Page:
Time for Greece to Say Danke to Germany
Everyone is worried that Greece will default on its national debt. That’s really not news. By one estimate, since it gained its independence from the Ottomans in 1832, Greece has been in default or restructuring for half this period. The news is that this time, Germany is willing to bail it out.
Throughout the euro-zone crisis, it has become conventional wisdom to regard the Germans as narrow-minded, ungenerous and dogmatically wedded to prescriptions of austerity to treat Europe’s problems. Those criticisms are vastly overstated. Consider that Germany is being asked to take its taxpayers’ money—in a democracy—and use it to bail out a country like Greece, which is guilty of mismanagement, poor competitiveness and financial fraud. And it has said yes! In return for this, Germans are being called Nazis in Greek newspapers.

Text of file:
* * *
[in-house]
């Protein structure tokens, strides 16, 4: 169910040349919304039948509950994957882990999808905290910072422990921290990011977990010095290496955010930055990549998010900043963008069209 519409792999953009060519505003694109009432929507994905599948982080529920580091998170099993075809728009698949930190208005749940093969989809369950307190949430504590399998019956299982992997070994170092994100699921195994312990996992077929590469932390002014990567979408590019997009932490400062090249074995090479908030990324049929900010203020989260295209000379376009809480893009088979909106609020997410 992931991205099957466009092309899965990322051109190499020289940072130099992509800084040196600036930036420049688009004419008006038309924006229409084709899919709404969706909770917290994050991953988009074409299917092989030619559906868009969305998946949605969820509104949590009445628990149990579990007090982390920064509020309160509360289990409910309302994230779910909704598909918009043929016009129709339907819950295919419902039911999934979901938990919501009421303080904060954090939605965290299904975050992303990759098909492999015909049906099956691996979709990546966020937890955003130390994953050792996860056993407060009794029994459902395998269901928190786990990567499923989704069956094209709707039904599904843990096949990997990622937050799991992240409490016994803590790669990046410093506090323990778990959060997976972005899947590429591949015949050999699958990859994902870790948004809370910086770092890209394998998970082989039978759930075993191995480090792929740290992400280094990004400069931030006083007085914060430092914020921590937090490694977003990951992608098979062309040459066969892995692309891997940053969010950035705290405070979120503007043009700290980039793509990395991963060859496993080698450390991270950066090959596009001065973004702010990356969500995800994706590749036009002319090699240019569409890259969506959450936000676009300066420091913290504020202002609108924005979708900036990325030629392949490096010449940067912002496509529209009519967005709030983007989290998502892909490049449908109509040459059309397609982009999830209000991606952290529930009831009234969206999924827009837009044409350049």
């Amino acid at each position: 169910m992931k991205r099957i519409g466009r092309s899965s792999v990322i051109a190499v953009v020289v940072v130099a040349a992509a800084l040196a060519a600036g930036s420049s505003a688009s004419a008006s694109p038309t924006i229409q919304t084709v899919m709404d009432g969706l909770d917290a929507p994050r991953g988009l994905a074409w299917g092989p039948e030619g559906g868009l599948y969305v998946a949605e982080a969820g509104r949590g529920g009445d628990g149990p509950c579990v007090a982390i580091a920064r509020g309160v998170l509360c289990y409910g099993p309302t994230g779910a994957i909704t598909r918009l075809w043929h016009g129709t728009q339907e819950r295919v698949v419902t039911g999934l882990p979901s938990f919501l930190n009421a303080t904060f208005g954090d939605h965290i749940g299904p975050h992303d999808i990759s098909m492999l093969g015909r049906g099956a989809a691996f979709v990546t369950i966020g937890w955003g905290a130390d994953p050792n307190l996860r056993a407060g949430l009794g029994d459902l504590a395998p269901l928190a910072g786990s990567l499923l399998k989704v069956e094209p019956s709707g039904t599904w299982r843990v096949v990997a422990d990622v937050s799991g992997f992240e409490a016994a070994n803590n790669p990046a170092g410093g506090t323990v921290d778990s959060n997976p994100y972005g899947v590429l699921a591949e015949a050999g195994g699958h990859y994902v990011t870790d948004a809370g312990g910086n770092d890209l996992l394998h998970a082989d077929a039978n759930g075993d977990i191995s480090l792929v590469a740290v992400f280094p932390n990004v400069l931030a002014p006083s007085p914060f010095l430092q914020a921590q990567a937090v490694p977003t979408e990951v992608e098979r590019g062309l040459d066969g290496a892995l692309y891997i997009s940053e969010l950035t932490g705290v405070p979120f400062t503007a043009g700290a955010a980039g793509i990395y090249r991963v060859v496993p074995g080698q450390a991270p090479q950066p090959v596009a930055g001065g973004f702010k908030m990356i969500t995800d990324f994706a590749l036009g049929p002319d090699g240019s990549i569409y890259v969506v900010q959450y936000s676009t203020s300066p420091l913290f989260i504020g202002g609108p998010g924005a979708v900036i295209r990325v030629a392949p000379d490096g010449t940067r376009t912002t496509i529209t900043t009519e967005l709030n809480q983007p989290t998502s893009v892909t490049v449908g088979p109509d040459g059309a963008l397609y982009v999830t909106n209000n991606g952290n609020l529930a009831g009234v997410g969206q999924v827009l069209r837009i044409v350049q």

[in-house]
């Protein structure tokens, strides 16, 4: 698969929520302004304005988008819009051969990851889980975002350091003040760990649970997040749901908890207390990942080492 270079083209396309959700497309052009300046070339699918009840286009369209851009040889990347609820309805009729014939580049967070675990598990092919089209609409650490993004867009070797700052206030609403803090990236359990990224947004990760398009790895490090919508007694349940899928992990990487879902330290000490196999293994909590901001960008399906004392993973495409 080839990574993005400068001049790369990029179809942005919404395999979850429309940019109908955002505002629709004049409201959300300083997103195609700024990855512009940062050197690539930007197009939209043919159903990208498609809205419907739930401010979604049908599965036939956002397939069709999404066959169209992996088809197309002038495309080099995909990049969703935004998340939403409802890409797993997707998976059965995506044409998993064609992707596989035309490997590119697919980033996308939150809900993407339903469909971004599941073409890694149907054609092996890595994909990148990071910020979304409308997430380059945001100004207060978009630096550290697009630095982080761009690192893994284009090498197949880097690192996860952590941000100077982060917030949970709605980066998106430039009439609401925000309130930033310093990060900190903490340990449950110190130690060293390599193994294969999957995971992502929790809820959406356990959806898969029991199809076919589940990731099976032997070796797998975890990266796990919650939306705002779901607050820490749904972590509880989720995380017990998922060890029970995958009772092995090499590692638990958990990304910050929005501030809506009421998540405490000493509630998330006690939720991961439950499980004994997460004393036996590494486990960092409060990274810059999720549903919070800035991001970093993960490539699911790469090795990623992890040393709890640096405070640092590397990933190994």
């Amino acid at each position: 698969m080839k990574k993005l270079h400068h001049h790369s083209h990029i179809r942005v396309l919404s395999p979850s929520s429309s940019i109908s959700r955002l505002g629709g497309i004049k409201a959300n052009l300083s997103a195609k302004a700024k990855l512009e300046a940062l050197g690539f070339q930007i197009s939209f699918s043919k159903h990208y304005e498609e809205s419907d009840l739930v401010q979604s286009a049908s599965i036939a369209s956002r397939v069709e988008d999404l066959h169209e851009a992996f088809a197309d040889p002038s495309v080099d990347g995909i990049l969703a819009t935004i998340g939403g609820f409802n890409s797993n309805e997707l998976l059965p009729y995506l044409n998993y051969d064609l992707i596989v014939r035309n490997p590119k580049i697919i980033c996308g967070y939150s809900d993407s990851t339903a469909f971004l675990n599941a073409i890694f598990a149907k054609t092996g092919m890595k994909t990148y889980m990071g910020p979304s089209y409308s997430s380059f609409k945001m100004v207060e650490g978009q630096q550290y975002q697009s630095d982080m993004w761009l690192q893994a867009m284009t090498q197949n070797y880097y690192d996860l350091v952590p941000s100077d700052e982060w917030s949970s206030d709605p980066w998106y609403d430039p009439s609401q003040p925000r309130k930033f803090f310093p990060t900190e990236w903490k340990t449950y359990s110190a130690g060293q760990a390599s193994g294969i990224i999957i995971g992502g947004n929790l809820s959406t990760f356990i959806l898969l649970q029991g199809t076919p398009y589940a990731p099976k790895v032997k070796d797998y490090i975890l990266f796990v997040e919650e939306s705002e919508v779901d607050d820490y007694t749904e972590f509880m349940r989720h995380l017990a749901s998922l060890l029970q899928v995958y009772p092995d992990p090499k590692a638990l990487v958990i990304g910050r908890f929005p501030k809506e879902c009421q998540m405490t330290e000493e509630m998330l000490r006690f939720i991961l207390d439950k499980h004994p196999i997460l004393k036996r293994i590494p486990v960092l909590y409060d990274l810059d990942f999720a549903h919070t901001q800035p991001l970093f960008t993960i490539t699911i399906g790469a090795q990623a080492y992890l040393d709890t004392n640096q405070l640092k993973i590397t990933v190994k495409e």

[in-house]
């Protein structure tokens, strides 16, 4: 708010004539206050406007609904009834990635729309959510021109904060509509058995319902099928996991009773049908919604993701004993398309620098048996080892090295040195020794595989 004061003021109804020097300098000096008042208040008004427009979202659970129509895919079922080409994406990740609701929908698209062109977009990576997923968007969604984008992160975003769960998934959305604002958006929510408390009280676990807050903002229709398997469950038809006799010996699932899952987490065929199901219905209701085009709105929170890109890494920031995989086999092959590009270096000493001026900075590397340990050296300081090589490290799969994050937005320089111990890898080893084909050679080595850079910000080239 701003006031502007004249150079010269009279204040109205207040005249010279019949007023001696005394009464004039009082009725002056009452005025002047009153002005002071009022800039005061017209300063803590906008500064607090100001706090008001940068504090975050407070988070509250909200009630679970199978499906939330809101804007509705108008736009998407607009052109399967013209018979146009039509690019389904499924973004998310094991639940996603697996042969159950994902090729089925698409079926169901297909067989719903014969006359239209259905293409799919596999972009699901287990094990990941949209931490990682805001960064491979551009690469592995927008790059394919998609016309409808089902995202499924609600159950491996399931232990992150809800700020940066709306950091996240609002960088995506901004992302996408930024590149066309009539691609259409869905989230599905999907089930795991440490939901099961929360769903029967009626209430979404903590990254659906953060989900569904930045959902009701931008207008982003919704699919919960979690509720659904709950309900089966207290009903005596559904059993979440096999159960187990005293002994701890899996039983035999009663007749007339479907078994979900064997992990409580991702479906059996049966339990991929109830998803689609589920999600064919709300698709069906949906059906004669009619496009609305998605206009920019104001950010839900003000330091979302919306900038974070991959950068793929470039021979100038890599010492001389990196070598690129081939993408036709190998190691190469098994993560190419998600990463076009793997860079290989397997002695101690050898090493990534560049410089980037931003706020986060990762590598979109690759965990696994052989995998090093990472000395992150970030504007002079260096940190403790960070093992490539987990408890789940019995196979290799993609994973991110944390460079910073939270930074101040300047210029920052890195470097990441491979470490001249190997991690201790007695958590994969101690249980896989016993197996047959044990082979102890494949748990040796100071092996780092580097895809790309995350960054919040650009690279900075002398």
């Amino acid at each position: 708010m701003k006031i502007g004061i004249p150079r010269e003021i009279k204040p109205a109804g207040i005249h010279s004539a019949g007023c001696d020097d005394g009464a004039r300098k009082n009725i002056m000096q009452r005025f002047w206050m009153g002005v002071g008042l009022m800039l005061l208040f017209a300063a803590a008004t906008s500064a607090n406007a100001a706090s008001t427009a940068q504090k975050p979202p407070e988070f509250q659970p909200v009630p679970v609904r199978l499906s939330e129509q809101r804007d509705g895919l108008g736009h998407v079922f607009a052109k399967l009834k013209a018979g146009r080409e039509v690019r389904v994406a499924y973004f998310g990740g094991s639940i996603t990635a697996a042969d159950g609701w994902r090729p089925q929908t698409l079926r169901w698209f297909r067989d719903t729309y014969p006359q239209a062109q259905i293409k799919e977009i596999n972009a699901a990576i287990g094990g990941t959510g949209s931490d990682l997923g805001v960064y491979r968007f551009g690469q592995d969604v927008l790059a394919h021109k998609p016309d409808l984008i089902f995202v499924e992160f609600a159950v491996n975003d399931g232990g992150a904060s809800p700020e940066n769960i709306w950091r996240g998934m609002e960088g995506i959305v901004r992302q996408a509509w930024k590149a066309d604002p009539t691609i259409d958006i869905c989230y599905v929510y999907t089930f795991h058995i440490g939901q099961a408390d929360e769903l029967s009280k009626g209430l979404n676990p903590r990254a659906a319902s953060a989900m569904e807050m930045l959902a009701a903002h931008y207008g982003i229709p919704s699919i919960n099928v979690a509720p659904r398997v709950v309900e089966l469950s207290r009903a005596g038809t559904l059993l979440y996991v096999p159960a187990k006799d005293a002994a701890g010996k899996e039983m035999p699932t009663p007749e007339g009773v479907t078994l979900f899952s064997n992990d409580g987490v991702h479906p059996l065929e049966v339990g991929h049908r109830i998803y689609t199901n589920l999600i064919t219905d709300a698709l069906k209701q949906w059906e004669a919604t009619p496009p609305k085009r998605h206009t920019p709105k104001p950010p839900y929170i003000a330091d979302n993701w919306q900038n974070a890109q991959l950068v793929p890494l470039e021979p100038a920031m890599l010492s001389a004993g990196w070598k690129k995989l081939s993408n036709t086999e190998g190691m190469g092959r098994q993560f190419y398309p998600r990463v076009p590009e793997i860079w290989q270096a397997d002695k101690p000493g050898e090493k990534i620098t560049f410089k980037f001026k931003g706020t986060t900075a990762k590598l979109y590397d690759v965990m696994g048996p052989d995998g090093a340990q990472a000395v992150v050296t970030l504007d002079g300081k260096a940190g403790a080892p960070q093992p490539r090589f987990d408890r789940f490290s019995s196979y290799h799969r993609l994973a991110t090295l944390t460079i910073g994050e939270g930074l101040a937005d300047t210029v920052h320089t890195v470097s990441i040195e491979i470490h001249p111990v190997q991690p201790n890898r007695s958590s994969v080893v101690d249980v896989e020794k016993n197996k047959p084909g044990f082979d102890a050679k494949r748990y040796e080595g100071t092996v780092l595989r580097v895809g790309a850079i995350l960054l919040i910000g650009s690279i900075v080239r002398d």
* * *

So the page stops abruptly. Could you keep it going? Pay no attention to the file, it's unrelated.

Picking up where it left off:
Germany was an organizer of and is by far the largest contributor to the European Financial Stability Facility, which totals a staggering 726 billion euros ($924 billion). That number will rise and, when combined with earlier funds and loans, Germany’s share will easily exceed the country’s total annual federal tax revenues. Imagine the U.S. being willing to guarantee more than $2 trillion to bail out Mexico.